Infant stress may be alleviated more effectively by fathers than by mothers, according to a recent study published by a University of Utah professor.
by Micah Davis and Rachel Marie Sego The Daily Universe (BYU) 7-2002
(U-WIRE) PROVO, Utah —Infant stress may be alleviated more effectively by fathers than by mothers, according to a recent study published by a University of Utah professor.
Marissa Diener, assistant professor of Family and Consumer Studies at the U of U examined infants’ relationships with their mothers and fathers and how those relationships related to the infants’ ability to effectively cope with emotion-arousing situations.
"We found that fathers, but not mothers, were important for their infants’ abilities to cope with stressful situations," Diener said.
Diener examined 100 12-month-olds from two-parent families. Babies’ reactions to the presence of strangers and the absence of parents were analyzed.
Those with secure father-child relationships used coping tactics to deal with separations.
Alan Hawkins, associate professor of Marriage, Family and Human Development at Brigham Young University agreed with the study’s findings.
"Watching mothers and fathers on a playground, you’ll see the father encouraging the child to climb higher, whereas the mother is more careful," Hawkins said.
"Fathers tend to be more rough and tumble, which can help children to regulate their emotions," Hawkins said.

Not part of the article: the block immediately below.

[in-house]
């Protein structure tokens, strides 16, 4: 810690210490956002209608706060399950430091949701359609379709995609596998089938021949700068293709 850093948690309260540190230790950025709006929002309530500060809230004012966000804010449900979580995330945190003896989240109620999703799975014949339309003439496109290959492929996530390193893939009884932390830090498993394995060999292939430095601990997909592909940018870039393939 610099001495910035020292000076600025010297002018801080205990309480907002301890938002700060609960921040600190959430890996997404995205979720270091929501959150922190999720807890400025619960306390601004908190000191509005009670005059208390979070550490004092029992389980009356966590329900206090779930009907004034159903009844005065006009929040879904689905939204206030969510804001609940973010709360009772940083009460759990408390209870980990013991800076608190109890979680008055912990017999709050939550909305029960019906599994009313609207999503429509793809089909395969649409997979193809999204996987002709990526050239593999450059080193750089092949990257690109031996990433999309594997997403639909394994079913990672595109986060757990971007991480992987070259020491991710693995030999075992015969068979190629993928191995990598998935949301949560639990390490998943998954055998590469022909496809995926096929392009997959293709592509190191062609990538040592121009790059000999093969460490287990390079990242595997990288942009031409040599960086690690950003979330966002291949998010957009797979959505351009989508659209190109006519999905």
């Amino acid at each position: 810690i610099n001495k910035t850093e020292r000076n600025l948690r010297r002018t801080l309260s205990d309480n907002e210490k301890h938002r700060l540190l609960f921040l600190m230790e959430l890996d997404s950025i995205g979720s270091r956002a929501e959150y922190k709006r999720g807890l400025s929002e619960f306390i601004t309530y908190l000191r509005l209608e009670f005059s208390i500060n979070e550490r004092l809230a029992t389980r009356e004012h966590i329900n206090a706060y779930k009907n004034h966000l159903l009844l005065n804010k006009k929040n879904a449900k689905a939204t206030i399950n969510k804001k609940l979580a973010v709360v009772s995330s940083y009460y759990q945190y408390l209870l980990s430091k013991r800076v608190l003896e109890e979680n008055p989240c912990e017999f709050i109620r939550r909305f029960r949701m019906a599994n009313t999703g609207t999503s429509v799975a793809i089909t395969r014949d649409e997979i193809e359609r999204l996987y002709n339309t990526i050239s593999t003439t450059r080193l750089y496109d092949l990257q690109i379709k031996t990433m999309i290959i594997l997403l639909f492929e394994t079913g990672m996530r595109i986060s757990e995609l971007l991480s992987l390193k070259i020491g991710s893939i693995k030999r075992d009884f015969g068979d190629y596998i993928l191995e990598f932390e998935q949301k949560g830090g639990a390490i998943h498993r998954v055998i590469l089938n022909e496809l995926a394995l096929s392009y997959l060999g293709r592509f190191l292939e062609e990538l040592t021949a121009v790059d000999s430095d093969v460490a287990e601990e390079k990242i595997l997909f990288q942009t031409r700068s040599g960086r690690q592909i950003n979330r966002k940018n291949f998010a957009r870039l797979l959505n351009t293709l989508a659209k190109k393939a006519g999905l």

Chris Porter, assistant professor of Marriage, Family and Human Development at BYU, said fathers tend to be involved and encourage more emotional displays than mothers, but he still will not discount the overall effectiveness of mothers in emotional development capacities.
"There is actually a very large body of research that states that mothers are also very effective in helping children deal with their emotions," Porter said.
"We do not know for sure if there were other intervening variables. We shouldn’t discredit that research," Porter said.
Hawkins, however, cautions that studies emphasizing differences in parenting detract from the ideal two-parent effort.
"There are some differences that are found, but in acknowledging those, you must be careful because mothers and fathers are overlapping in their care," Hawkins said.
"It’s like a tag-team effort that promotes balance," Hawkins said.
Diener agreed and said she hopes to see a move from an emphasis on mothering to an emphasis on parenting, where both the mother and father are involved in children’s lives.
"I think it is important for fathers to be involved as well, not just by earning money to support the family but being emotionally available for their children," Diener said.
The study will be published in the May issue of Infancy.